Karen of Keeping Secrets gave me a Sisterhood Award. Thanks, Karen!
It’s awesome to know Karen. She’s a beautiful person and beautiful poet. Karen has a powerful poem at her blog about book burning, a subject that sends me into a tailspin.
Joaquin Carvel is another wonderful poet I have met here. Joaquin and Karen have both given me a challenge. They ask that I list the 25 writers or poets who have influenced me the most.
I’ve enjoyed reading all the poetry and fiction lists I’ve seen in Blogland lately. It’s interesting how each list I’ve seen is truly unique to the person who made it.
When I first started making my own list, it quickly escalated into the hundreds, from ancient times to today. What a challenge to give to a nerdy reader!
I think I was just naming all of the people whose work I love, including people I have met here. In order to keep the list to a minimum, I decided to give it three criteria:
1. Everyone on the list influenced me in my “formative” years.
2. I can literally see the influence in my own work.
3. I’m listing them in order of their appearance in my life.
God – The Bible (King James Version) – Though beautifully written, I don’t think of the bible as “literature.” For me, it’s God’s holy word. But I do see the influence in my work, often in my phrasing (sometimes intentionally, sometimes not). I also see it in theme, especially in Jesus’ compassion for outcasts in society and rage against hypocrites. I started reading it when I was five-years-old and still do so today.
Ken Kesey- One Flew Over The Cuckoo’s Nest – It might seem odd to follow the bible with the Cuckoo’s Nest. But it makes perfect sense to me. The men in the institution are outcasts of society. Many of them are bound by their own chains. The society in which they live is oppressive and hypocritical. The main character in the book is a sort of “savior” figure for them. I found a copy of this book on the side of the road when I was eight. My poor mother would have been shocked to know I was reading it. But even at eight, I saw the beauty in this book and still do. I continue to read it at least twice a year.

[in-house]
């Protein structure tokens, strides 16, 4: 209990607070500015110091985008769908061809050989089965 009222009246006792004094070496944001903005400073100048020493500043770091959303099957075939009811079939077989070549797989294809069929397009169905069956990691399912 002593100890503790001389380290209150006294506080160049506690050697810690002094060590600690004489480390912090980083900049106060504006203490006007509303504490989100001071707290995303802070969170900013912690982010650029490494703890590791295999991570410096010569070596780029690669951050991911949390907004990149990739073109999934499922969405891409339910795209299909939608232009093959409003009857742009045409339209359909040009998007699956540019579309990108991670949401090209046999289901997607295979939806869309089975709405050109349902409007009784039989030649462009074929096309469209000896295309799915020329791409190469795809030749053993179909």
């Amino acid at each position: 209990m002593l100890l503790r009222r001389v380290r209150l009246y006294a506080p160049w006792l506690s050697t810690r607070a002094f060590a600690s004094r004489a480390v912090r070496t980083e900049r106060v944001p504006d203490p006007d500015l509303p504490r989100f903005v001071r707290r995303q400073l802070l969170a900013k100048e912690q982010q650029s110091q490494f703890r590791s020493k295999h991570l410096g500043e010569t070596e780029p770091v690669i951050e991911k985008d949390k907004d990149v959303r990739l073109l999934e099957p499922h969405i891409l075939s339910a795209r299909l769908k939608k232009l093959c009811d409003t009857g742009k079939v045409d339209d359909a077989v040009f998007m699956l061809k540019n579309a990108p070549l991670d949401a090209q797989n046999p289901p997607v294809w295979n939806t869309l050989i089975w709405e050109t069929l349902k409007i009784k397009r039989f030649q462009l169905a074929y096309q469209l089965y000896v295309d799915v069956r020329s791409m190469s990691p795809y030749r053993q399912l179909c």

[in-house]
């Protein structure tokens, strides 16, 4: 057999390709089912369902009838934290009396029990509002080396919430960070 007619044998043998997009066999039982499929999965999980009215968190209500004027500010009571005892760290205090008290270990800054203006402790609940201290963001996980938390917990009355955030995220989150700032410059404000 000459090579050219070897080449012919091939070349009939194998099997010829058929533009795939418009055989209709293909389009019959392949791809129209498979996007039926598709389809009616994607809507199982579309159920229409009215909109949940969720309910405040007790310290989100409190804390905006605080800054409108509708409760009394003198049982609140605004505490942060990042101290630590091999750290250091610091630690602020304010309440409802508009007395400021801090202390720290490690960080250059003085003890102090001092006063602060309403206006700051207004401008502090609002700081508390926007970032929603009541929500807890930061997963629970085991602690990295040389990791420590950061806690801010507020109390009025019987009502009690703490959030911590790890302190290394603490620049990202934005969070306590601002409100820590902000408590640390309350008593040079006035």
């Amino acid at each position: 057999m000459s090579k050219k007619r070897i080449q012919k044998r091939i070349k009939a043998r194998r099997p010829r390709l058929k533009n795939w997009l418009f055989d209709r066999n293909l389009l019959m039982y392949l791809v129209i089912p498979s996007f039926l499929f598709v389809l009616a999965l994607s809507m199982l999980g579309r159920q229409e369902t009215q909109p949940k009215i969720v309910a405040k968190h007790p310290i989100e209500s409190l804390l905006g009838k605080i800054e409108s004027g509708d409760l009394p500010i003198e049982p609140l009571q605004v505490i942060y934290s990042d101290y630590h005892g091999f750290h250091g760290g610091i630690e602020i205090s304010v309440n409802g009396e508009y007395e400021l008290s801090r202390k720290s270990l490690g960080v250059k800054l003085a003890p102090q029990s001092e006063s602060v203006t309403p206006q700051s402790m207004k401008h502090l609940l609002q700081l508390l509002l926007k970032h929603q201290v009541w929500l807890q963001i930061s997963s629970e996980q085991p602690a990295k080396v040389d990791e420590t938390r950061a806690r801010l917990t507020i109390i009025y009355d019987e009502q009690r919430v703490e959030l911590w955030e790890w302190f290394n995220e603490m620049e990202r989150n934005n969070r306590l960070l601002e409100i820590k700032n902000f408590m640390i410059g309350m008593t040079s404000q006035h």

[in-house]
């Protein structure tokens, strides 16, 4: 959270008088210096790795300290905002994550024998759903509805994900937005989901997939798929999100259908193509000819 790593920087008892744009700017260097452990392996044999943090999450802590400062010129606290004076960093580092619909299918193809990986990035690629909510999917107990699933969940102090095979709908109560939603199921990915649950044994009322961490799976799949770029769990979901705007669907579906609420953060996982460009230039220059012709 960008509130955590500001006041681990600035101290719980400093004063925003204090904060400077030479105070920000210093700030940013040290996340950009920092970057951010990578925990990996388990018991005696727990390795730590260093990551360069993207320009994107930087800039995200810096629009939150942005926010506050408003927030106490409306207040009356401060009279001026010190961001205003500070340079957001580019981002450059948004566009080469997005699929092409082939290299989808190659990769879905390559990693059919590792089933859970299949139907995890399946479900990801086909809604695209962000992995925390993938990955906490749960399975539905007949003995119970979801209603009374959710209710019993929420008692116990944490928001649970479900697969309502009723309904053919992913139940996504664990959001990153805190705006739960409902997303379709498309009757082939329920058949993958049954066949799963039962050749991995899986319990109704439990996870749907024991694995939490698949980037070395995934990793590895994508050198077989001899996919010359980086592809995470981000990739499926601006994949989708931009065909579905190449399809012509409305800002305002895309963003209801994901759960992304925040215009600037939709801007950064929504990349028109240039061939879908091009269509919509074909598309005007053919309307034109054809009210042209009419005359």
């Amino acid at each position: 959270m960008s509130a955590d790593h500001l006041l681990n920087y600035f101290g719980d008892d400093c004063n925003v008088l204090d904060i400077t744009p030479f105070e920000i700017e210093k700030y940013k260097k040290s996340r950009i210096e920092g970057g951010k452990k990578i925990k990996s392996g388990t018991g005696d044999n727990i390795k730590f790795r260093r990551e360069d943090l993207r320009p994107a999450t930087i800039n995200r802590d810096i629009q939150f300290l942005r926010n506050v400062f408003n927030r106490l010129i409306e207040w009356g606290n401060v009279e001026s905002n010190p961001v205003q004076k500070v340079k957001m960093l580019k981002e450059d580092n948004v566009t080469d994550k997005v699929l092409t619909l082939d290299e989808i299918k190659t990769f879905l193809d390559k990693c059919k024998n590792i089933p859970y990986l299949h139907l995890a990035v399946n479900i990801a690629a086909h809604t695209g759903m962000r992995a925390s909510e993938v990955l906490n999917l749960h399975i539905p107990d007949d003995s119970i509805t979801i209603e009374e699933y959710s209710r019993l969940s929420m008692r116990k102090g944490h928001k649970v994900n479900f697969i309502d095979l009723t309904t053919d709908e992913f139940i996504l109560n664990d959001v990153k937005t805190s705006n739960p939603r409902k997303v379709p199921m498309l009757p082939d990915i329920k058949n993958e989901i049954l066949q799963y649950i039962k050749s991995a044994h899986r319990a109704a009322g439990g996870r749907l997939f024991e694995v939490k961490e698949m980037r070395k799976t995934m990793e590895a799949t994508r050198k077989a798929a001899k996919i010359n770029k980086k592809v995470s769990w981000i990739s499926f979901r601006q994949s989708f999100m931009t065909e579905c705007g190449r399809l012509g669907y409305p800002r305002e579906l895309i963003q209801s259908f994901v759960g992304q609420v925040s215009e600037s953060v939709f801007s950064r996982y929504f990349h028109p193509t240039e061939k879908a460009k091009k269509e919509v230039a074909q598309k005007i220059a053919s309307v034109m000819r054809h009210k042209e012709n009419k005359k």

Flannery O’Connor – The queen of fiction. I bow down. I wish she were still alive, so I could stalk her. Just kidding about the stalking. But I know I would go to the ends of the earth to hear her speak. I study her mechanics, the way she so carefully places each word. I take apart her sentences and stare at them. If I live to be a hundred, I’ll never figure them out completely. There has never been another writer like Flannery O’Connor.
T.S. Eliot – I bought my first book of Eliot’s poems when I was still in grade school. I didn’t understand it, but I was drawn to the phrasing and imagery. Since then, I study it almost daily. Critics be damned. The theory of the objective correlative IS poetry.
Nikki Giovanni – My junior high favorite. Reading Giovanni was the first time I realized the importance of voice. I still love her, of course.
Lawrence Ferlinghetti – Another favorite poet of my youth (and today). I can’t remember the year, but I think I was in junior high school when I found the poem, Underwear. It was printed on a purple mimeograph copy and folded inside a book on a back shelf in a small town library. I got kicked out of the library for laughing. Okay, I know it’s deeper than that. But believe me, if you want to turn on a kid to poetry, bring along a copy of Underwear. A few months later, I found more of his work at a second hand store.
Steinbeck (in particular, The Grapes of Wrath) – It changed my life.
J.D. Salinger (The Catcher in The Rye) – Why, of course. I was fifteen and full of angst and anger at all the phonies in the world. I still find it to be an amazing book. The phonies still make me mad.
William Faulkner – Everything he has ever written. The king of fiction. I read that he had a friend named Mr. Buffaloe. Unfortunately, I’m no relation.
Joyce Carol Oates – I discovered her work in high school and have never put it down. An amazing writer.
Carson McCullers – Outcasts. Southern Gothic. Need I say more? I’m jealous that she wrote The Heart Is A Lonely Hunter when she was 23.